On July 26, the Right Whale Research team headed out to the Bay of Fundy (BOF) on our trusty research vessel, Nereid, for the first time this season. We had received reports of a few right whales to the north of Grand Manan Basin over the past week, and had high hopes for the day. After heading up the eastern side of Campobello Island to The Wolves islands, we shut down the boat to do a listening station. A listening station is a tool we use to hear whale exhalations, which aids our visual search for whales- under calm conditions, a whale that may be difficult to see will surely be heard.  At our first listening station, a curious young seal approached and circled the boat. Our silent listening station was not so silent, as there were lots of giggles at this little seal head that kept popping up to check us out.

A curious harbor seal, and a listening station fail.
Look at that face! Photo: Megan McOsker

Throughout our survey in the morning, we did four more of these ten-minute listening stations. Finally, Johanna heard a blow and we had to travel about two miles before we caught up with three right whales (now that’s a successful listening station!). Catalog #1613 is a male born in 1986, and #1813 is a male first seen in 1988.

#1613 and #1813 at the surface. Photo: Monica Zani
#1613 (foreground) with #3950. Photo: Marianna Hagbloom

The youngest in the group was #3950, who is the 2009 calf of #1611, “Clover.” Finding right whales on Day 1 was fantastic, but we felt like we really hit the jackpot when #3950 pooped and we were able to collect a sample! This sample will be incorporated into our large collection that Anderson Cabot Center researchers have analyzed to assess health and stress levels in right whales.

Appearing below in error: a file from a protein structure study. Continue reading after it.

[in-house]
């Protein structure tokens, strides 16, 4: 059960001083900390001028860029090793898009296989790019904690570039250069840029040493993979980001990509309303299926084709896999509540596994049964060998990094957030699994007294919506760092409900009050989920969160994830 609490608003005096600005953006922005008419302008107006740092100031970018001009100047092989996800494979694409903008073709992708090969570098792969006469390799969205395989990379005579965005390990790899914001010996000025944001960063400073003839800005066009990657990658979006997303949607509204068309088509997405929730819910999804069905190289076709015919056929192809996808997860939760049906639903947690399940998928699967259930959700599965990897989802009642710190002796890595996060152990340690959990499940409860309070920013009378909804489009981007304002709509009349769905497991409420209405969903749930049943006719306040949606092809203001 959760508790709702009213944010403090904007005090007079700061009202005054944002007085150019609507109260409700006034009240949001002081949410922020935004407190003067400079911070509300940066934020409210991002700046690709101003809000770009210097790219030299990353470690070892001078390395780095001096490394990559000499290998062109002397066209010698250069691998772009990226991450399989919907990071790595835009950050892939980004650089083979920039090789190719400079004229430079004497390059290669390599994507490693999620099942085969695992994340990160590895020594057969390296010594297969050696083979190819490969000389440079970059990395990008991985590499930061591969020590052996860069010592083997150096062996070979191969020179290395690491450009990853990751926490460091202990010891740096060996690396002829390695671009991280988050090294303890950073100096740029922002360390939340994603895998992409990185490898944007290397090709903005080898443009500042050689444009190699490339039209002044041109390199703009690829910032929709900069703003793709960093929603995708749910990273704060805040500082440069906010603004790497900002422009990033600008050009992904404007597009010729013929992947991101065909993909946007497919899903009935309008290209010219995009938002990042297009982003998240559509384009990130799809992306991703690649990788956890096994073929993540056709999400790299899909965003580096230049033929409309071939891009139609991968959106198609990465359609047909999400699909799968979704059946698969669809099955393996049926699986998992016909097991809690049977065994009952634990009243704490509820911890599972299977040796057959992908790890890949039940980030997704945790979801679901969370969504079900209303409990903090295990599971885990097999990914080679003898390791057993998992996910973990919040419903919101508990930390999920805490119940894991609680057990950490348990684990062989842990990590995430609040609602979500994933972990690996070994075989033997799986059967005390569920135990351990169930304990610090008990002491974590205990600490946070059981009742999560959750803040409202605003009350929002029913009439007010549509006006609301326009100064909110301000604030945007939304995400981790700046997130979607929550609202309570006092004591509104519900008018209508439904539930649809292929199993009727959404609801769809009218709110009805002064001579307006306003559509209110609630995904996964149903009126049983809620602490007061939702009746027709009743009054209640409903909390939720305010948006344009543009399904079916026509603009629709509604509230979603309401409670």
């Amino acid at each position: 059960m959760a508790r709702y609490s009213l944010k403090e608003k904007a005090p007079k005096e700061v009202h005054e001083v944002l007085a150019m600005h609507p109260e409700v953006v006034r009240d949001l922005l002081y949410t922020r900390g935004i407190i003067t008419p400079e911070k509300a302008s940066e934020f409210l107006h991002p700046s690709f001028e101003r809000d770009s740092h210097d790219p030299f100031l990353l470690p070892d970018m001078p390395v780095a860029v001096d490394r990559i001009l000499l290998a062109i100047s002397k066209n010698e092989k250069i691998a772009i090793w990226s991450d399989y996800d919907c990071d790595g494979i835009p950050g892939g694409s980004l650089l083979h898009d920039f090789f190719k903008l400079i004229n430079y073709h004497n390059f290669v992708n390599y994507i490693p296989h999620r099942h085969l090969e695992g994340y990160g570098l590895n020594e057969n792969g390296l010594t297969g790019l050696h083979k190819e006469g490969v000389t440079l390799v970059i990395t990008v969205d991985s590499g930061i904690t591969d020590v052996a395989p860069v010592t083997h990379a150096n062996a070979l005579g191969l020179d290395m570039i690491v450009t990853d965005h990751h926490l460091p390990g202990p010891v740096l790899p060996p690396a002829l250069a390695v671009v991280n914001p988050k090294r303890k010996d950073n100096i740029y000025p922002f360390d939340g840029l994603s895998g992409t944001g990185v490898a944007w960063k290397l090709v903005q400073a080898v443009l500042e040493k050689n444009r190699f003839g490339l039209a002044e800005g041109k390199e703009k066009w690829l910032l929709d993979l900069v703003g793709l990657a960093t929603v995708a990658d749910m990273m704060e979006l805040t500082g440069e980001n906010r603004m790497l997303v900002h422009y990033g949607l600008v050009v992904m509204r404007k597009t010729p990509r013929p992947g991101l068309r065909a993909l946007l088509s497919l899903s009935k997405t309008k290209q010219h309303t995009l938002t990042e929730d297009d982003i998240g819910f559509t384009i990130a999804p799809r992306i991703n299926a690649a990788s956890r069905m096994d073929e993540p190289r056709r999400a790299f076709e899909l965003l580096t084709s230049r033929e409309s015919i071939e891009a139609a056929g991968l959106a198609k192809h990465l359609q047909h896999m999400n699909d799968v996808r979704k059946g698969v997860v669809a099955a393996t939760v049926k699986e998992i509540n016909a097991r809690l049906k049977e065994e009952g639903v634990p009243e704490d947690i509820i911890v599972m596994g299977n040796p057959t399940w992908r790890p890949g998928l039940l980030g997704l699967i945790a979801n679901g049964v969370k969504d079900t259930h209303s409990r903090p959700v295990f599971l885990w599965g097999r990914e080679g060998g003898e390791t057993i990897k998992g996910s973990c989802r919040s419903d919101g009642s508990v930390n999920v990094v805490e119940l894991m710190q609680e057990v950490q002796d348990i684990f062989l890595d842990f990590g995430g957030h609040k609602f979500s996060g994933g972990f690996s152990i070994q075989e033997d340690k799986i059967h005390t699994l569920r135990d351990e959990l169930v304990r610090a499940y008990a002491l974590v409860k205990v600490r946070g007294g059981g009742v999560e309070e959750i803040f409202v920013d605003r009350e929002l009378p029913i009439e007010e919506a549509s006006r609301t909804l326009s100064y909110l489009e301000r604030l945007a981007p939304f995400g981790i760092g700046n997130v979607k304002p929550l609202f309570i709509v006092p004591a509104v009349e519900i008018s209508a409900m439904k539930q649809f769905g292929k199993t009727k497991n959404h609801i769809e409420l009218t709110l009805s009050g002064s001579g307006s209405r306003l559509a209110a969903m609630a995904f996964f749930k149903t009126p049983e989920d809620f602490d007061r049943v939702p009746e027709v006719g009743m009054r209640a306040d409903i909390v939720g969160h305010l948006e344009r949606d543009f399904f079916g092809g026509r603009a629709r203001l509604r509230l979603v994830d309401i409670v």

Megan collects a poop sample.
Poop: it's a beautiful thing.

In the afternoon, we found three other right whales that were briefly involved in a surface active group (SAG), but which then switched gears and began feeding near the surface. Catalog #3845, “Mogul,” has been visiting BOF almost every summer since his birth in 2008. A male born in 2010, Catalog #4014, and a female born in 2009, #3917, were with him.

Short SAG action. Photo: Kelsey Howe

To our surprise, one of these whales pooped and we collected a second sample for the day! Both of the samples were very red in comparison to past BOF samples, which tend to be more brown.

This was one of the best first surveys of the season that we’ve had in years- an uplifting trip that we desperately needed given the past two months.

Mogul lifts his flukes for a dive. Photo: Johanna Anderson